Optogenetic approaches to characterize the long-range synaptic pathways from the hypothalamus to brain stem autonomic nuclei

Document Type

Journal Article

Publication Date



Journal of Neuroscience Methods








Cardiac vagal neuron; Cardiovascular; Channelrhodopsin-2; Electrophysiology; Optogenetics; Paraventricular nucleus of the hypothalamus


Recent advances in optogenetic methods demonstrate the feasibility of selective photoactivation at the soma of neurons that express channelrhodopsin-2 (ChR2), but a comprehensive evaluation of different methods to selectively evoke transmitter release from distant synapses using optogenetic approaches is needed. Here we compared different lentiviral vectors, with sub-population-specific and strong promoters, and transgenic methods to express and photostimulate ChR2 in the long-range projections of paraventricular nucleus of the hypothalamus (PVN) neurons to brain stem cardiac vagal neurons (CVNs). Using PVN subpopulation-specific promoters for vasopressin and oxytocin, we were able to depolarize the soma of these neurons upon photostimulation, but these promoters were not strong enough to drive sufficient expression for optogenetic stimulation and synaptic release from the distal axons. However, utilizing the synapsin promoter photostimulation of distal PVN axons successfully evoked glutamatergic excitatory post-synaptic currents in CVNs. Employing the Cre/loxP system, using the Sim-1 Cre-driver mouse line, we found that the Rosa-CAG-LSL-ChR2-EYFP Cre-responder mice expressed higher levels of ChR2 than the Rosa-CAG-LSL-ChR2-tdTomato line in the PVN, judged by photo-evoked currents at the soma. However, neither was able to drive sufficient expression to observe and photostimulate the long-range projections to brainstem autonomic regions. We conclude that a viral vector approach with a strong promoter is required for successful optogenetic stimulation of distal axons to evoke transmitter release in pre-autonomic PVN neurons. This approach can be very useful to study important hypothalamus-brainstem connections, and can be easily modified to selectively activate other long-range projections within the brain. © 2012 Elsevier B.V.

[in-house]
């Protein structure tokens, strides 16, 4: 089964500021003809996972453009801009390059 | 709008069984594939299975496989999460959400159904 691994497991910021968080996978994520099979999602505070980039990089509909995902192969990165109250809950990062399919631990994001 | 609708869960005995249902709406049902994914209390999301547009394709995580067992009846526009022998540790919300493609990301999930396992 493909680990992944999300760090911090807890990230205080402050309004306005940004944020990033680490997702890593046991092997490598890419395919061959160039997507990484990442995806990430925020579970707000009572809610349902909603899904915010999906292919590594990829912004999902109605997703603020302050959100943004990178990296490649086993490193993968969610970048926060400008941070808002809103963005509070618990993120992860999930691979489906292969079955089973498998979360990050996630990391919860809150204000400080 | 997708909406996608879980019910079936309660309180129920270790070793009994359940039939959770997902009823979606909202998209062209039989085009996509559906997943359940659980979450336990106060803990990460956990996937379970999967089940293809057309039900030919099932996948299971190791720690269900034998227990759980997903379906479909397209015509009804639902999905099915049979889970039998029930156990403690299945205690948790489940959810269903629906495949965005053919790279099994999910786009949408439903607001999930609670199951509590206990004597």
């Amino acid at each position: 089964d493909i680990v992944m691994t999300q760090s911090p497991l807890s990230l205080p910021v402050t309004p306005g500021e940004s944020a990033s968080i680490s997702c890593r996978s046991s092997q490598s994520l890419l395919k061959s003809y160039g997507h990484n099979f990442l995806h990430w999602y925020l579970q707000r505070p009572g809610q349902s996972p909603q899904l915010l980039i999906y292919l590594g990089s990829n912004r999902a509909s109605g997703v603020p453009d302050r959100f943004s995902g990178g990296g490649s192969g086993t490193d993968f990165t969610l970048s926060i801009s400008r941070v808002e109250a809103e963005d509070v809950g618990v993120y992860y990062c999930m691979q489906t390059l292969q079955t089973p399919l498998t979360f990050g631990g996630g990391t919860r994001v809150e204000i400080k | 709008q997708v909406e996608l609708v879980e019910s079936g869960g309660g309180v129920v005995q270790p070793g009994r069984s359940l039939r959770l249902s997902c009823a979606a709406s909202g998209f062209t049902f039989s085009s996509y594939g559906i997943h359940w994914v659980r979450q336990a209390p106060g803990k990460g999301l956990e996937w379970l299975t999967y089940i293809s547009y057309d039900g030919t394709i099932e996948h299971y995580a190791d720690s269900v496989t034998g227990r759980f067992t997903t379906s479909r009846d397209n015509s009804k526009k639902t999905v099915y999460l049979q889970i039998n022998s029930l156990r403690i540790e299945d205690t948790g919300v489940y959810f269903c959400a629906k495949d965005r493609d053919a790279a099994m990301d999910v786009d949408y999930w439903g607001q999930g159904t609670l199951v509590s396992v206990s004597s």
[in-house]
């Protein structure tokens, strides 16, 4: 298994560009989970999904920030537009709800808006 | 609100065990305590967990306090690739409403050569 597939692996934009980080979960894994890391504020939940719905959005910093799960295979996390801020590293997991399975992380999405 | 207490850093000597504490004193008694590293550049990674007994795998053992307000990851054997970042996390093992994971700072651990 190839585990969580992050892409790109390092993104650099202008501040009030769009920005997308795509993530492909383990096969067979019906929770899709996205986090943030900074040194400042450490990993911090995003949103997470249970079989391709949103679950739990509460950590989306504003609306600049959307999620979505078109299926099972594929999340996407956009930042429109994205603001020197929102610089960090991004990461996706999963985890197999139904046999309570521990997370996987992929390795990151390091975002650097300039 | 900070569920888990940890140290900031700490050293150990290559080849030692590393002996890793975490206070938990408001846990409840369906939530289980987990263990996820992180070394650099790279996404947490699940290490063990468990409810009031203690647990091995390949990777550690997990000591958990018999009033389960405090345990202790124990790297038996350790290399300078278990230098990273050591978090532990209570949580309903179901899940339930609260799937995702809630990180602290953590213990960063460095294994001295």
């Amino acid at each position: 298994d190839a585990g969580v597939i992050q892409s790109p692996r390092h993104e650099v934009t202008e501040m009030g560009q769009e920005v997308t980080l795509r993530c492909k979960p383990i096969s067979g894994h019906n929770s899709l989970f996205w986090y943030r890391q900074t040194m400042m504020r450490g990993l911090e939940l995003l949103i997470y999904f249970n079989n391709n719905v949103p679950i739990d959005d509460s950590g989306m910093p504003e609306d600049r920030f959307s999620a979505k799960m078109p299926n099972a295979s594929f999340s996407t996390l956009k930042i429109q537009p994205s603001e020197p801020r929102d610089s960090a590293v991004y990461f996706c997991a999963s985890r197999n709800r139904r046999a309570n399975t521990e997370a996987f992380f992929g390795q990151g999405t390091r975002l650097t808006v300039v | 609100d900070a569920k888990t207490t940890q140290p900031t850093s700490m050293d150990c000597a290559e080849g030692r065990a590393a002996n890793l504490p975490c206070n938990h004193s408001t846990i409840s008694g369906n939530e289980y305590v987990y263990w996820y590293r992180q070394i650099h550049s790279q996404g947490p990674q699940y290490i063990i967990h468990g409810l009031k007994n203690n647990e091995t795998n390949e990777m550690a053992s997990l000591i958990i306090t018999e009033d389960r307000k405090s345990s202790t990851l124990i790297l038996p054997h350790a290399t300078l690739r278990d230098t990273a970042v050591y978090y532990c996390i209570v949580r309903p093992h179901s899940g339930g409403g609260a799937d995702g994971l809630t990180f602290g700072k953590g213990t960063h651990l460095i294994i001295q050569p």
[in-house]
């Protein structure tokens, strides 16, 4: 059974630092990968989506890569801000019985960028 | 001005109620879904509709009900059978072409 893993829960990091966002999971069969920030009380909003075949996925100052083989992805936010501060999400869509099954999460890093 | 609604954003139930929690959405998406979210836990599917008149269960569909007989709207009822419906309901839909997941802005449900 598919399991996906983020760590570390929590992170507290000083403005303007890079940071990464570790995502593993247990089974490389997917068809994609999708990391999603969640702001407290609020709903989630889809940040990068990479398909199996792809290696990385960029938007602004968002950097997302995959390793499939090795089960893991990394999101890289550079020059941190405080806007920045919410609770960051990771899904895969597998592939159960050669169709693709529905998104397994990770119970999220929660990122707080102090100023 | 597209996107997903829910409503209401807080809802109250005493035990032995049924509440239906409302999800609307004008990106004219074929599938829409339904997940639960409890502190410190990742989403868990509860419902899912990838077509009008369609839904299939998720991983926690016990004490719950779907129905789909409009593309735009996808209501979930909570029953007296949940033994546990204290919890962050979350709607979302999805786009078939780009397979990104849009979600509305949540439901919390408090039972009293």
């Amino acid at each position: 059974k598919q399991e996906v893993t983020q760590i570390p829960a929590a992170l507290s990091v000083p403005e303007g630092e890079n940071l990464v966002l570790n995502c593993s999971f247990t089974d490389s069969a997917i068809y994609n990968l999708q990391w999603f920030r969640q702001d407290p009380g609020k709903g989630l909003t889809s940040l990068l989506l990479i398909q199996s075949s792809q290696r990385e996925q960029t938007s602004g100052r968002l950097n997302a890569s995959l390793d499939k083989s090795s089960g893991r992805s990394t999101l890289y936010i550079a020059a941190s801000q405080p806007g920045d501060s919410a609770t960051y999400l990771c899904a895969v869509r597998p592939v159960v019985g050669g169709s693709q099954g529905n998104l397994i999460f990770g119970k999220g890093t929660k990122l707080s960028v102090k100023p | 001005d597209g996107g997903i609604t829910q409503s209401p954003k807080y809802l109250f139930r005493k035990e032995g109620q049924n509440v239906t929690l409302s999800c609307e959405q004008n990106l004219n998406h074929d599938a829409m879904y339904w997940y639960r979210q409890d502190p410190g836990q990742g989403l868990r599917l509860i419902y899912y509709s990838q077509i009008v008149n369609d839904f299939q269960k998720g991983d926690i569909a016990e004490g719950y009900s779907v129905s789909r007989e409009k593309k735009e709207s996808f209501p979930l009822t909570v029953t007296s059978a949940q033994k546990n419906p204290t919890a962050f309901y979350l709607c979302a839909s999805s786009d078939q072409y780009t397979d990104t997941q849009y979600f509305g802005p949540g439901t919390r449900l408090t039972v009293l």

This document is currently not available here.